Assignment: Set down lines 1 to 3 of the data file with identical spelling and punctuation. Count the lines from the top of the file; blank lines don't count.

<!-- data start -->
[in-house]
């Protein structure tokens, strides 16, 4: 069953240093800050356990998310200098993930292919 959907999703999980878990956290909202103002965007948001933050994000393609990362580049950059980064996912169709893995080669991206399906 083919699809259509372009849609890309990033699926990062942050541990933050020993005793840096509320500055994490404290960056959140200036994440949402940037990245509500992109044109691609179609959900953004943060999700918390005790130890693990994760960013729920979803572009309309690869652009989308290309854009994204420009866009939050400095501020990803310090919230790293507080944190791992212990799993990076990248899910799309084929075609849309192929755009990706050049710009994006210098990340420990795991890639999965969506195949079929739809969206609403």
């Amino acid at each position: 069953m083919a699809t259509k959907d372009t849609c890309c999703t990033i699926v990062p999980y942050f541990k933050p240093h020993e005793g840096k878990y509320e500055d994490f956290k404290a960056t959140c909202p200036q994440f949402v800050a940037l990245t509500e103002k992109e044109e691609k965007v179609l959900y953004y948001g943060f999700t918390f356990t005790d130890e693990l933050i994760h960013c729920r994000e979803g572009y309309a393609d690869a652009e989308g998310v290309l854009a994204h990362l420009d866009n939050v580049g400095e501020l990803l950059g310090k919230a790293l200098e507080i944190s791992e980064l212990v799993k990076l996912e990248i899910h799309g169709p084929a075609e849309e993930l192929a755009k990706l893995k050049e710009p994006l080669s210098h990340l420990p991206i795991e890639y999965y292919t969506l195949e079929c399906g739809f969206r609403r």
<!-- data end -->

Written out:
[in-house]
């Protein structure tokens, strides 16, 4: 069953240093800050356990998310200098993930292919 959907999703999980878990956290909202103002965007948001933050994000393609990362580049950059980064996912169709893995080669991206399906 083919699809259509372009849609890309990033699926990062942050541990933050020993005793840096509320500055994490404290960056959140200036994440949402940037990245509500992109044109691609179609959900953004943060999700918390005790130890693990994760960013729920979803572009309309690869652009989308290309854009994204420009866009939050400095501020990803310090919230790293507080944190791992212990799993990076990248899910799309084929075609849309192929755009990706050049710009994006210098990340420990795991890639999965969506195949079929739809969206609403």
């Amino acid at each position: 069953m083919a699809t259509k959907d372009t849609c890309c999703t990033i699926v990062p999980y942050f541990k933050p240093h020993e005793g840096k878990y509320e500055d994490f956290k404290a960056t959140c909202p200036q994440f949402v800050a940037l990245t509500e103002k992109e044109e691609k965007v179609l959900y953004y948001g943060f999700t918390f356990t005790d130890e693990l933050i994760h960013c729920r994000e979803g572009y309309a393609d690869a652009e989308g998310v290309l854009a994204h990362l420009d866009n939050v580049g400095e501020l990803l950059g310090k919230a790293l200098e507080i944190s791992e980064l212990v799993k990076l996912e990248i899910h799309g169709p084929a075609e849309e993930l192929a755009k990706l893995k050049e710009p994006l080669s210098h990340l420990p991206i795991e890639y999965y292919t969506l195949e079929c399906g739809f969206r609403r």